Rating: 7

    4. Overly choral, takes whatever rock there was in this song out of it. _Extremely_ authentic-sounding soloist, which at first listening is slightly geeky, but in the long run I think it works, because he sings confidently and hits all the notes solidly. They don't do the "da-da-dap-ba" part loudly enough though. The only really annoying moment comes at the end when someone goes "One more time!"
      Rating: 6

    5. I like the original, but it shouldn't be done a cappella. If it is, it should definitely be done with more spirit than it is here. The leads are sung in a bargain basement Scottish accent. Before the last chorus, a narcoleptic voice says, "One more time." Clearly, it's meant to be funny. They want you to find the song irritating. The whole thing is a joke. But nothing else in the arrangement has even a hint of humor in it.
      Rating: 1

  12. I'll Be There (6.0)
    1. This is a good cover of Mariah Carey's version of this song. The solo is rich and smooth and appropriately soulful. There seem to be some pitch problems in the background, but good control of dynamic changes and intensity of feeling.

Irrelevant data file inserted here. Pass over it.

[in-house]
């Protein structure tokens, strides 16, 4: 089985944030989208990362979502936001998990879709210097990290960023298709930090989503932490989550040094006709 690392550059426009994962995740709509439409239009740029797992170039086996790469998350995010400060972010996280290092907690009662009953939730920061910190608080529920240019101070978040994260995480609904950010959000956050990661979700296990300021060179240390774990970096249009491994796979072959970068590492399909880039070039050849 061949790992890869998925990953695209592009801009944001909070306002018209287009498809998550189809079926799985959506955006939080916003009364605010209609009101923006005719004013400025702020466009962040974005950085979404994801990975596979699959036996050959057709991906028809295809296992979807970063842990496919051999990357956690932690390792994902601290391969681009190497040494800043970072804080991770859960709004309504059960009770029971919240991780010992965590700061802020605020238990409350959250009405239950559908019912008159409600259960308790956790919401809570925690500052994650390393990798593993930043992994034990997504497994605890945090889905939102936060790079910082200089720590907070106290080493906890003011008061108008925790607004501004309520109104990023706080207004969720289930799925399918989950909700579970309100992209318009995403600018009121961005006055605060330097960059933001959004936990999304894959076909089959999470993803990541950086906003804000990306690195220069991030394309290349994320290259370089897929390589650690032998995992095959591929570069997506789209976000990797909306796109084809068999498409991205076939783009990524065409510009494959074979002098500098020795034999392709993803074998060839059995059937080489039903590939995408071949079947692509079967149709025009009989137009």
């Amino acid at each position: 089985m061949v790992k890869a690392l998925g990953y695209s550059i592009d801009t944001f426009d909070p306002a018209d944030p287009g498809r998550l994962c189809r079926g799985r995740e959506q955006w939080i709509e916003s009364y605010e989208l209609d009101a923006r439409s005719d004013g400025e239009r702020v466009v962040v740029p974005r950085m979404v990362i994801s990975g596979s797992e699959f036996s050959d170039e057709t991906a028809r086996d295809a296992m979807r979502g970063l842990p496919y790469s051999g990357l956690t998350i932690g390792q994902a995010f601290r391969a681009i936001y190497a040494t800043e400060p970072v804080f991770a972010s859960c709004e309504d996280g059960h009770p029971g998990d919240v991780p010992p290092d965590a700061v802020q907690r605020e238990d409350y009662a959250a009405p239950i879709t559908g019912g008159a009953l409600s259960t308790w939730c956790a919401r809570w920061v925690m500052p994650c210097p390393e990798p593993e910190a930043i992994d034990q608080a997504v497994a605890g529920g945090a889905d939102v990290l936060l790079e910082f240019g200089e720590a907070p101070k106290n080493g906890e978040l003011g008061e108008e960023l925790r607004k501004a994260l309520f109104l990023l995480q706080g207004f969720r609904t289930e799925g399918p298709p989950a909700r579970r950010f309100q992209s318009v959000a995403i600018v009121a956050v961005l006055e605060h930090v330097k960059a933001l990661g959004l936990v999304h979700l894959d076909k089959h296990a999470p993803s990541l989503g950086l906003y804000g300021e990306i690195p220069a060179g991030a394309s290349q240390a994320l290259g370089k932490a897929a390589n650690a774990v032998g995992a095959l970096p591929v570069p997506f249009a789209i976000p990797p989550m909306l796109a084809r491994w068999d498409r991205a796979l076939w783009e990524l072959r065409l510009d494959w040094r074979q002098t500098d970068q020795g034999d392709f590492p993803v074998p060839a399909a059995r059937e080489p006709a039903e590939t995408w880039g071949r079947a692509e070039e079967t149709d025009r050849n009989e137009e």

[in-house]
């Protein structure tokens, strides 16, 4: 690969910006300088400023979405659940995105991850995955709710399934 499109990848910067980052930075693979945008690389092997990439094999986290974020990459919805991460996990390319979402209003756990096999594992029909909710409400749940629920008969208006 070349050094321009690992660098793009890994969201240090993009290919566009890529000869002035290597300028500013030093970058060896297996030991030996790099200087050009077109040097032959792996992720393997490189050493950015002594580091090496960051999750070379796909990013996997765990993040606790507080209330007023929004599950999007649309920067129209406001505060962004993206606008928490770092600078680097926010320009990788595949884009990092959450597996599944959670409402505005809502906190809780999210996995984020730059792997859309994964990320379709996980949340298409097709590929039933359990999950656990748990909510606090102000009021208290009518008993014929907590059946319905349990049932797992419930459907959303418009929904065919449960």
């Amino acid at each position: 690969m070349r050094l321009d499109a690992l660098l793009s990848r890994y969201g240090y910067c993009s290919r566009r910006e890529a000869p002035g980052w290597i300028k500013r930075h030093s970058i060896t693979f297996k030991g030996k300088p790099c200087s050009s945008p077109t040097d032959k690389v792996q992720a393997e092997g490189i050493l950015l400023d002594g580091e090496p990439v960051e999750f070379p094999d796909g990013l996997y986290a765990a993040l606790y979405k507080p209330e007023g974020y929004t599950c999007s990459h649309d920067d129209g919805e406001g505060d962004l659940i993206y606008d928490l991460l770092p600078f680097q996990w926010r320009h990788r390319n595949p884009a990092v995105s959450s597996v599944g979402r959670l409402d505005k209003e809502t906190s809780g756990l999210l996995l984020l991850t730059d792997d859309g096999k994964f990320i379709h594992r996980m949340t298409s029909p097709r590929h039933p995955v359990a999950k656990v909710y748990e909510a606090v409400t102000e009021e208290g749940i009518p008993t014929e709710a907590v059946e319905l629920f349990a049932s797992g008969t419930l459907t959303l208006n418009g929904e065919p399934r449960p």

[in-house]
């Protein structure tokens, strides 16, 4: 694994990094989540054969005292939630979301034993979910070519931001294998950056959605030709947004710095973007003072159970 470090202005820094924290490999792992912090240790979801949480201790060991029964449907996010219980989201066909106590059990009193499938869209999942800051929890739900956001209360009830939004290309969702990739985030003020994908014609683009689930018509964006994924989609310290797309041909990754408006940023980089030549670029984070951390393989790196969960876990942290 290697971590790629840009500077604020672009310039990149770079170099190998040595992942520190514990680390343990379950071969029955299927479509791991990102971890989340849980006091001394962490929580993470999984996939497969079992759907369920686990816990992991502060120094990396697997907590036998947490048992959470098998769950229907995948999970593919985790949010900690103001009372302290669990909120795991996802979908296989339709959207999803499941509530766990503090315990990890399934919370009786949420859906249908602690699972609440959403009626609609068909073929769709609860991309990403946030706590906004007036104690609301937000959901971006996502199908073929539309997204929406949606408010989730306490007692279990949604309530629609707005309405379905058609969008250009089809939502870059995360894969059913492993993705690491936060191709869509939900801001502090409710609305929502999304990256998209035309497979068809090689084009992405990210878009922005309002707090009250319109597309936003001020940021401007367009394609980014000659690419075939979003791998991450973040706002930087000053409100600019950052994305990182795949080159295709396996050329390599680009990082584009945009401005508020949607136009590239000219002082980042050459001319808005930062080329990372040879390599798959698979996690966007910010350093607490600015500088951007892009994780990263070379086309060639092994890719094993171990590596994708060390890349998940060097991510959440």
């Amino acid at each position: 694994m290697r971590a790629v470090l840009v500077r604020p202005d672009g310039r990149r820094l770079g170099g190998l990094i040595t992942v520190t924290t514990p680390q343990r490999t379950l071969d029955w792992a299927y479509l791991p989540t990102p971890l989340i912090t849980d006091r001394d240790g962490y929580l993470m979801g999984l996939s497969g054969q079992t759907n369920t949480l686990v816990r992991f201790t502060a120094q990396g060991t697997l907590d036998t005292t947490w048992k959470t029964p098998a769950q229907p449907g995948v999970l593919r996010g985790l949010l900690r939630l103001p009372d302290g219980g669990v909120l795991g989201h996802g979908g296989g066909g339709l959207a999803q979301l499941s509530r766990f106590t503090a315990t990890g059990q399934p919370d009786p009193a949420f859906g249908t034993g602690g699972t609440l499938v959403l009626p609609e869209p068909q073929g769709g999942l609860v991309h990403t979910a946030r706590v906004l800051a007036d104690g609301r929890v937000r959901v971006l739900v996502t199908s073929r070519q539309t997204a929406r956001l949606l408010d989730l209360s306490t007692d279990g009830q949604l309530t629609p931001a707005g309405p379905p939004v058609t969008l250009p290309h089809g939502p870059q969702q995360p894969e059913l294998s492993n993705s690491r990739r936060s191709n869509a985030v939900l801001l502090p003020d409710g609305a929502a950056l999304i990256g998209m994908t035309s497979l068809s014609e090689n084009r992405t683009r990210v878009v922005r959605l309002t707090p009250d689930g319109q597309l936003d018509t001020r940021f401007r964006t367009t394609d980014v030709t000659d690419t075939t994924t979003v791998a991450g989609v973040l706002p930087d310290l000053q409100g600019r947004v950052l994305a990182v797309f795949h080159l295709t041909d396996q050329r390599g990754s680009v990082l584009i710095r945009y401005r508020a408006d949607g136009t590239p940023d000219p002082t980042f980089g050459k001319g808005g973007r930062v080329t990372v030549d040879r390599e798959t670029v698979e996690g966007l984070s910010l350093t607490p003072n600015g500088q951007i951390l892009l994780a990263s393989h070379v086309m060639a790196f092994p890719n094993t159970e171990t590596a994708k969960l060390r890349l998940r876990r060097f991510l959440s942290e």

Rating: 7

    2. Another ballad.
      Rating: 6

    3. The background in this one uses a very 'Only You'-type pattern, which I'm tired of, and it's often out of tune, which doesn't help. The soloist on the high parts is quite good. I would have liked the last chord to resolve...
      Rating: 5

    4. In order to justify singing the lead an octave lower than the original, you have to sound pretty fantastic. This guy doesn't quite make it — too classical on the low notes and substituting theatrics for emotion in many places. The arrangement is quite good in parts, but (and rightfully so) mostly a background for the solo. If it were better this song would be really good, instead of just decent. Their blend is also terrible in parts.
      Rating: 5

    5. The vocals, in sharp contrast to others, are downright assertive. Hello!
      Rating: 7

  13. Plush (5.4)
    1. Grunge-appella. If you're a fan, you'll like this. The arrangement is full and interesting, with movement and variation in feel. Nice voice on the soloist.
      Rating: 7

    2. Cool intro, nice dynamics. Really awkward mouth percussion fill. Otherwise liked it — good job of building in intensity.
      Rating: 8

    3. For such a big-deal heavy rock song, I would have wanted a more dramatic background, not this much falsetto and this many quarter notes giving it such a plodding feel. The soloist does as well as can be hoped; it's tough to try and match the original singer.